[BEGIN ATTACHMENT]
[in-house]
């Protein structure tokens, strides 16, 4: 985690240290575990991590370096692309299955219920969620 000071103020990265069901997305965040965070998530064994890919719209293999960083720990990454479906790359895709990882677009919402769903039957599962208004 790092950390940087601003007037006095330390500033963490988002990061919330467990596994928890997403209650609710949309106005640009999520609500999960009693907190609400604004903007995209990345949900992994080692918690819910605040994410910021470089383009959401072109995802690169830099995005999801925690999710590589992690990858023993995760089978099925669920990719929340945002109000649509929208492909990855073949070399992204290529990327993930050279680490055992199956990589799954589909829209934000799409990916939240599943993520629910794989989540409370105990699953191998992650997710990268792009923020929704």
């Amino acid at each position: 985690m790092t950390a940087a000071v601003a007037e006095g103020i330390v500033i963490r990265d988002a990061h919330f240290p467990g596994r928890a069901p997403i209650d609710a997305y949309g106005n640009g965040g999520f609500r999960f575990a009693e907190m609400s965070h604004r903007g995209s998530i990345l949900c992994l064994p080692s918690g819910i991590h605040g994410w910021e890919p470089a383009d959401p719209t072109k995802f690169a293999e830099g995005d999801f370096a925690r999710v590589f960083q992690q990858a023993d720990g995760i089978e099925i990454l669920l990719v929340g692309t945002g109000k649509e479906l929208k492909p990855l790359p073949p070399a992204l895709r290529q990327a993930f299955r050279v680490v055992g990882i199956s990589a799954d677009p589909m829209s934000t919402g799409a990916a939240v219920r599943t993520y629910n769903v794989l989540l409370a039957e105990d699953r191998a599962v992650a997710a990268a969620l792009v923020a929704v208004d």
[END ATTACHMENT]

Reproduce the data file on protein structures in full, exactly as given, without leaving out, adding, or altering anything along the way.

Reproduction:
[in-house]
């Protein structure tokens, strides 16, 4: 985690240290575990991590370096692309299955219920969620 000071103020990265069901997305965040965070998530064994890919719209293999960083720990990454479906790359895709990882677009919402769903039957599962208004 790092950390940087601003007037006095330390500033963490988002990061919330467990596994928890997403209650609710949309106005640009999520609500999960009693907190609400604004903007995209990345949900992994080692918690819910605040994410910021470089383009959401072109995802690169830099995005999801925690999710590589992690990858023993995760089978099925669920990719929340945002109000649509929208492909990855073949070399992204290529990327993930050279680490055992199956990589799954589909829209934000799409990916939240599943993520629910794989989540409370105990699953191998992650997710990268792009923020929704």
């Amino acid at each position: 985690m790092t950390a940087a000071v601003a007037e006095g103020i330390v500033i963490r990265d988002a990061h919330f240290p467990g596994r928890a069901p997403i209650d609710a997305y949309g106005n640009g965040g999520f609500r999960f575990a009693e907190m609400s965070h604004r903007g995209s998530i990345l949900c992994l064994p080692s918690g819910i991590h605040g994410w910021e890919p470089a383009d959401p719209t072109k995802f690169a293999e830099g995005d999801f370096a925690r999710v590589f960083q992690q990858a023993d720990g995760i089978e099925i990454l669920l990719v929340g692309t945002g109000k649509e479906l929208k492909p990855l790359p073949p070399a992204l895709r290529q990327a993930f299955r050279v680490v055992g990882i199956s990589a799954d677009p589909m829209s934000t919402g799409a990916a939240v219920r599943t993520y629910n769903v794989l989540l409370a039957e105990d699953r191998a599962v992650a997710a990268a969620l792009v923020a929704v208004d």